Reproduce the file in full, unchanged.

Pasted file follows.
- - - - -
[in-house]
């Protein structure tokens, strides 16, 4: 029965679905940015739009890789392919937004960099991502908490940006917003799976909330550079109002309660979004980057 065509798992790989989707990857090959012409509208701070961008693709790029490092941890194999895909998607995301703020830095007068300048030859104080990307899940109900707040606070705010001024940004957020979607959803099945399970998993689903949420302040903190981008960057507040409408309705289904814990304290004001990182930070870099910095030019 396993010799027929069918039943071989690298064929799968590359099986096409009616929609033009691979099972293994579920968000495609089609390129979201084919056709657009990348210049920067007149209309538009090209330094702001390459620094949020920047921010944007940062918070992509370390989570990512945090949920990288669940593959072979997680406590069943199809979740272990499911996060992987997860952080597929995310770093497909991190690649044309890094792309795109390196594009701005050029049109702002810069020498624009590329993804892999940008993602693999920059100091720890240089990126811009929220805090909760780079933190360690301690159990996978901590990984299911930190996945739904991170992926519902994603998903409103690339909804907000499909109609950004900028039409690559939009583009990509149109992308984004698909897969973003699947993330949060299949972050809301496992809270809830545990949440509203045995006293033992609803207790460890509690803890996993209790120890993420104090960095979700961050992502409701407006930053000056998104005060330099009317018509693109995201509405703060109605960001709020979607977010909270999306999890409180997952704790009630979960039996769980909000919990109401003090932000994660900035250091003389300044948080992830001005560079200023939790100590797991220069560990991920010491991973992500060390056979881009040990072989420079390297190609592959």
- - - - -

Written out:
[in-house]
């Protein structure tokens, strides 16, 4: 029965679905940015739009890789392919937004960099991502908490940006917003799976909330550079109002309660979004980057 065509798992790989989707990857090959012409509208701070961008693709790029490092941890194999895909998607995301703020830095007068300048030859104080990307899940109900707040606070705010001024940004957020979607959803099945399970998993689903949420302040903190981008960057507040409408309705289904814990304290004001990182930070870099910095030019 396993010799027929069918039943071989690298064929799968590359099986096409009616929609033009691979099972293994579920968000495609089609390129979201084919056709657009990348210049920067007149209309538009090209330094702001390459620094949020920047921010944007940062918070992509370390989570990512945090949920990288669940593959072979997680406590069943199809979740272990499911996060992987997860952080597929995310770093497909991190690649044309890094792309795109390196594009701005050029049109702002810069020498624009590329993804892999940008993602693999920059100091720890240089990126811009929220805090909760780079933190360690301690159990996978901590990984299911930190996945739904991170992926519902994603998903409103690339909804907000499909109609950004900028039409690559939009583009990509149109992308984004698909897969973003699947993330949060299949972050809301496992809270809830545990949440509203045995006293033992609803207790460890509690803890996993209790120890993420104090960095979700961050992502409701407006930053000056998104005060330099009317018509693109995201509405703060109605960001709020979607977010909270999306999890409180997952704790009630979960039996769980909000919990109401003090932000994660900035250091003389300044948080992830001005560079200023939790100590797991220069560990991920010491991973992500060390056979881009040990072989420079390297190609592959």